RSW Agency New Business Case Study Series, Pt. 2: Case Studies Aren't About You

Pt 2 – The Hero saves the day

This is your time to shine.

Clearly explain the steps you took to help your client, but make sure it’s a direct answer to “How did we solve this problem?” or “What did we do for our client?”

If it doesn’t tie into the first part – leave it out!

You don’t need to go into exhaustive detail here.

Give them just enough information to show them how competent and capable you are, but keep them focused on their own problems.

A skilled bartender will pepper in just enough details about their lives to seem relatable and keep the conversation going, without revealing their life story. 

Being brief also gives a great opening for follow up.

If a prospect wants to learn more they can follow up and have something to discuss.

Pt3 – The Happy Ending

Let’s be real – no matter how compelling your narrative is, results are often the first thing a prospect looks for in your case study. 

Results are often the proof the reader looks for to show that the rest of the case study is worth their time.

Think about the numbers and creative that made your client the most excited.

Sometimes that’s the awards or media coverage, but more often it’s the increased revenue and decreased costs – bottom-line numbers. 

This is when getting the reader to empathize with the subject of the case study pays off.

The more a prospect’s challenges mirror the challenges described in the case study the more likely they will be impressed by the results.

These are the reactions you want:

“Oh wow – what audience was that designed for? We also go after the X,Y, and Z demographic.”

“How did they raise Instagram engagement that much? Why isn’t our social media strategy pulling those kinds of numbers?”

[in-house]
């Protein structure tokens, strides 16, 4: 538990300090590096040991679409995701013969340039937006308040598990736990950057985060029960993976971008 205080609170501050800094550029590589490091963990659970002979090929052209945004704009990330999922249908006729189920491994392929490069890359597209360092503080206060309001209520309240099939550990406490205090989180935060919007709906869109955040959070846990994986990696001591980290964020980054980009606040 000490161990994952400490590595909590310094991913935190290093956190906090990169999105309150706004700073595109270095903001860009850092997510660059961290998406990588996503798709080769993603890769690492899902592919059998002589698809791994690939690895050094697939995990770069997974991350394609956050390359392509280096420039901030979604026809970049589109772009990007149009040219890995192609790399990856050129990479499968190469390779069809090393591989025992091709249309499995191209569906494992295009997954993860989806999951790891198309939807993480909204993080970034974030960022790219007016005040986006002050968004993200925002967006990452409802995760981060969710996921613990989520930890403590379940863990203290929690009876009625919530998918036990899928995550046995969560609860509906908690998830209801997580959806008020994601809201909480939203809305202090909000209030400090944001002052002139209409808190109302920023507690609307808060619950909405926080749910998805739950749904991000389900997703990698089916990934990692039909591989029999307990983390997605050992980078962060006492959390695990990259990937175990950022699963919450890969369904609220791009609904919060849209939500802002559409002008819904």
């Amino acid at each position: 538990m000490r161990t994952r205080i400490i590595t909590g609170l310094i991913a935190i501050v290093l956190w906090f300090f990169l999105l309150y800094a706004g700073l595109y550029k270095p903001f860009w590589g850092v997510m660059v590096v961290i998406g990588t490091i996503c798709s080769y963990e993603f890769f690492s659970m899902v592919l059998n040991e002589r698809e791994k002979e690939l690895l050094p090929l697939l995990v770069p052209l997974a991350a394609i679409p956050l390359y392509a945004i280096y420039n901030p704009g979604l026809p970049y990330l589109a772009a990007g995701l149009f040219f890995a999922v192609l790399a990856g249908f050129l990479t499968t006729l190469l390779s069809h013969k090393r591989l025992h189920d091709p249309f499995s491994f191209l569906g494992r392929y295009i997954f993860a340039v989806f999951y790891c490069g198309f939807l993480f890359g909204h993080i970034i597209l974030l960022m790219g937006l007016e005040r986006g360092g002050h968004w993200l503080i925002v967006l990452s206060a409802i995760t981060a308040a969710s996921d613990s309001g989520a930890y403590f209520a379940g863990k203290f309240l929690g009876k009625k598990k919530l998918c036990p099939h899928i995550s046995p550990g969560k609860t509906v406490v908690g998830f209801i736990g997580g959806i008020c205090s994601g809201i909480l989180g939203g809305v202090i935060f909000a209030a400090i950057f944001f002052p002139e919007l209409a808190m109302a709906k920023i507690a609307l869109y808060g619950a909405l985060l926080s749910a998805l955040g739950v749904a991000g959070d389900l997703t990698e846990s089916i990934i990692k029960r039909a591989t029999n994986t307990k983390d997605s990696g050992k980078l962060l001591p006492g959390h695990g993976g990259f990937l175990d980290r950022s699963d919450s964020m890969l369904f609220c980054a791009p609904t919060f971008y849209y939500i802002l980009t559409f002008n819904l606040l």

“They reduced the cost-per-click to what?!” 

And most importantly: “I want something like that!” 

Finally, remember, the work you are most proud of might not be the work your prospect is looking for.

As a barista, it wasn’t uncommon for customers to ask me about my favorite thing on the menu.

That was always a tricky situation.

What if they were craving a simple dark roast drip or imported pour-over and I answered truthfully, recommending my favorite overly sugared frozen coffee concoctions with lots of whipped cream and sprinkles?

I wouldn’t have a happy customer.

What’s your favorite thing on the menu?” really means “What do you think my favorite thing on the menu will be?”

Or in terms of case studies: “Show me your best work!” should be interpreted as “Show me your work…that best suits my needs.” 

If you’ve taken the time to understand your audience as we outlined in part 1 of this series, you should have enough information to craft your story suited to your prospect’s tastes.

As your program goes on, you can refine your messaging and story based on feedback and results.

The days of leaving work with the scent of coffee seeped into my pores are well behind me, but ultimately, my goals are pretty similar.

I help clients and NBDs figure out how to best engage prospects and serve up content that is actually relevant to them.

As a Digital Marketing Manager at RSW/US, Shannon is responsible for planning and crafting thoughtful and relevant content that hones her client's messaging and bolsters the NBD's prospecting efforts. Off the clock, she’s found crouched over a sewing machine instead of a computer, creating her own wardrobe.”